Is an intern an employee? According to a recent Employment Relations Authority (ERA) case the answer is yes. This decision, along with a general trend on what is deemed to be work is once again in the spotlight.
Ms Lummis was an 18-year-old employed by The Shawz Group (Mr and Mrs Shaw) to work in its supermarket. The employee signed an employment agreement in November 2019 and at the same time signed a set of house rules dated 2018. About a year later she dyed her hair partially blue. When she was next at work, she asked Mr Shaw what he thought of it. He asked her to put a hat on for the remainder of her shift. Branded caps were part of the uniform available to staff but not compulsory for all staff.
At Ms Lummis’ next shift she’d forgotten to bring the cap into work with her. The grocery manager questioned her on this, and Ms Lummis explained why. She added that the house rules did not require her to wear a hat. The grocery manager contacted the Shaws resulting in a speakerphone conversation between Ms Lummis, Mrs Shaw and the grocery manager. Mrs Shaw told Ms Lummis that refusal to wear a hat was considered serious misconduct and could result in disciplinary action or even dismissal.
The Shaws referred to a 2020 set of house rules they were developing; these were not signed by Ms Lummis. Neither set of house rules prohibited dyeing hair or required the wearing of a cap. The Shaws were of the view that it was common knowledge that dyeing your hair unnatural colours would result in the requirement to wear a cap.
Ms Lummis engaged in further communication with the Shaws where she was once again required to comply with wearing a hat. She continued to reiterate that the rules did not require her to wear a hat. The Shaws found Ms Lummis’ non-compliance insubordinate and suspended her on pay. A formal investigation meeting was held which was not constructive and shortly after Ms Lummis was sent a letter of the outcome.
The letter said that she was summarily dismissed for serious misconduct. Ms Lummis raised a personal grievance claiming unjustified dismissal.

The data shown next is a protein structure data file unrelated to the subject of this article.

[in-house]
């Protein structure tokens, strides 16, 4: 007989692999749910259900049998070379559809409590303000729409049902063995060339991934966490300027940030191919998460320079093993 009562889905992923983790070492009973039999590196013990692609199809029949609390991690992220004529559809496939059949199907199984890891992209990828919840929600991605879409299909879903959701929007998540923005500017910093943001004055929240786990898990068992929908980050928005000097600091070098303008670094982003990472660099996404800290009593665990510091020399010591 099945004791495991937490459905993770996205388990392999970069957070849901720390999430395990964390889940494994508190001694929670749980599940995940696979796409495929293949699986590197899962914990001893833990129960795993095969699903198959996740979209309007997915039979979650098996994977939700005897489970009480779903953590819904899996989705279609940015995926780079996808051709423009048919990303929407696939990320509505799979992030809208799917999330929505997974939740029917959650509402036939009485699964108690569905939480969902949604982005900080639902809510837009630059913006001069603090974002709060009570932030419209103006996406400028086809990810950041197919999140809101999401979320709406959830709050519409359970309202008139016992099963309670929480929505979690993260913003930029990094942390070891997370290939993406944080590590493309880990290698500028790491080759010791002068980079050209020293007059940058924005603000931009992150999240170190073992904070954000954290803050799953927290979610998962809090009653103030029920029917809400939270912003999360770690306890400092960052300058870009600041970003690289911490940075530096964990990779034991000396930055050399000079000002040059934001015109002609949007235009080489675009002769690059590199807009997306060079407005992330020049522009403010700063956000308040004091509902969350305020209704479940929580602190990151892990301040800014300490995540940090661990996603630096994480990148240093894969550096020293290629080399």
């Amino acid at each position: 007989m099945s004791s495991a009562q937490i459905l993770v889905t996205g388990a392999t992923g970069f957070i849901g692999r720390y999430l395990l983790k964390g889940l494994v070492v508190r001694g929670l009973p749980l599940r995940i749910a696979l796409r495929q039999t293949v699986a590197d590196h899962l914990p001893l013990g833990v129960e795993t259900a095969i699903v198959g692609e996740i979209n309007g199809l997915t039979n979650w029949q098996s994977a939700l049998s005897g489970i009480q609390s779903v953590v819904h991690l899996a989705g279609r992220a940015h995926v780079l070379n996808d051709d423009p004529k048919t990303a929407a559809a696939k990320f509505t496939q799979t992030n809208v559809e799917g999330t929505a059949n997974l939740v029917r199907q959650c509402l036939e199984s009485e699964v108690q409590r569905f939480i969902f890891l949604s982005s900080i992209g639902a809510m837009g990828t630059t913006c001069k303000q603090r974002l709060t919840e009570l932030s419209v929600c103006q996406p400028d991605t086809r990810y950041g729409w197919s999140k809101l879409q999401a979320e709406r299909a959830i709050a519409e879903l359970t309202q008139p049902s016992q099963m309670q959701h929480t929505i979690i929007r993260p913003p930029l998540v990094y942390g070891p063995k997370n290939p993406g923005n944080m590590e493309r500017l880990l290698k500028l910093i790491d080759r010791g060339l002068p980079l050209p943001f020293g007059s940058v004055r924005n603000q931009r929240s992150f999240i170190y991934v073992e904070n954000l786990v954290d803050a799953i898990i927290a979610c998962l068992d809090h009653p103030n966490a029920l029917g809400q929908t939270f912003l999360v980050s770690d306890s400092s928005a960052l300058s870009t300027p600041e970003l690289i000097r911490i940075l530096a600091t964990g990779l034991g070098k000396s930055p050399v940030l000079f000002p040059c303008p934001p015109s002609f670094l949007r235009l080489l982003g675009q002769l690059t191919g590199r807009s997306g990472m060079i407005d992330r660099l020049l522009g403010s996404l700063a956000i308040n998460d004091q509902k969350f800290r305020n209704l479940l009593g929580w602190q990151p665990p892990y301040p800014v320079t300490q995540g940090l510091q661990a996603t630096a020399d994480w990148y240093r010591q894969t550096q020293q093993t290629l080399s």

The Employment Relations Authority (ERA) found that the Shaws:
- Relied on the 2018 and 2020 set of rules, neither of which prohibited the dyeing of hair or the requirement to wear a cap.
- Relied on it being “commonly understood in the store that if a staff member dyed their hair an unusual colour, then they needed to wear a uniform cap”. However, the Authority found that this common understanding was based entirely on one conversation with Ms Lummis.
Ultimately the Shaws failed to demonstrate they had made a lawful and reasonable instruction. Neither the employment agreement or the sets of house rules (2018 and 2020) prohibited the dyeing of hair or required employees to wear a hat if hair was dyed an unnatural colour.
The employer needed to have ensured that any lawful and reasonable expectation they had of Ms Lummis was understood by her as being a requirement.
The Authority also found the employer did not fully investigate whether Ms Lummis’ failure to adhere to any policy or code of conduct was due to “inadvertence, oversight, or negligence or whether it was done deliberately in the knowledge it was wrong”. An employer must consider whether the ‘oversight’ was deliberate on behalf of the employee or whether there “was genuine room for misunderstanding” what the policy or code of conduct meant.
The employee repeatedly told the Shaws that she did not believe there was a contractual requirement to wear a hat.
The ERA ordered the Shaws to pay A $7,000 for the hurt and humiliation she experienced and $3,000 for lost wages resulting from the summary dismissal.
There are a couple of critical times for communicating the culture you want to cultivate in your workplace. During onboarding of new employees and when producing new policies; It is a good idea to consult with employees and ideally have these signed off by them. If you would like to develop a code of conduct or any specific workplace policies for your workplace, we can assist with this.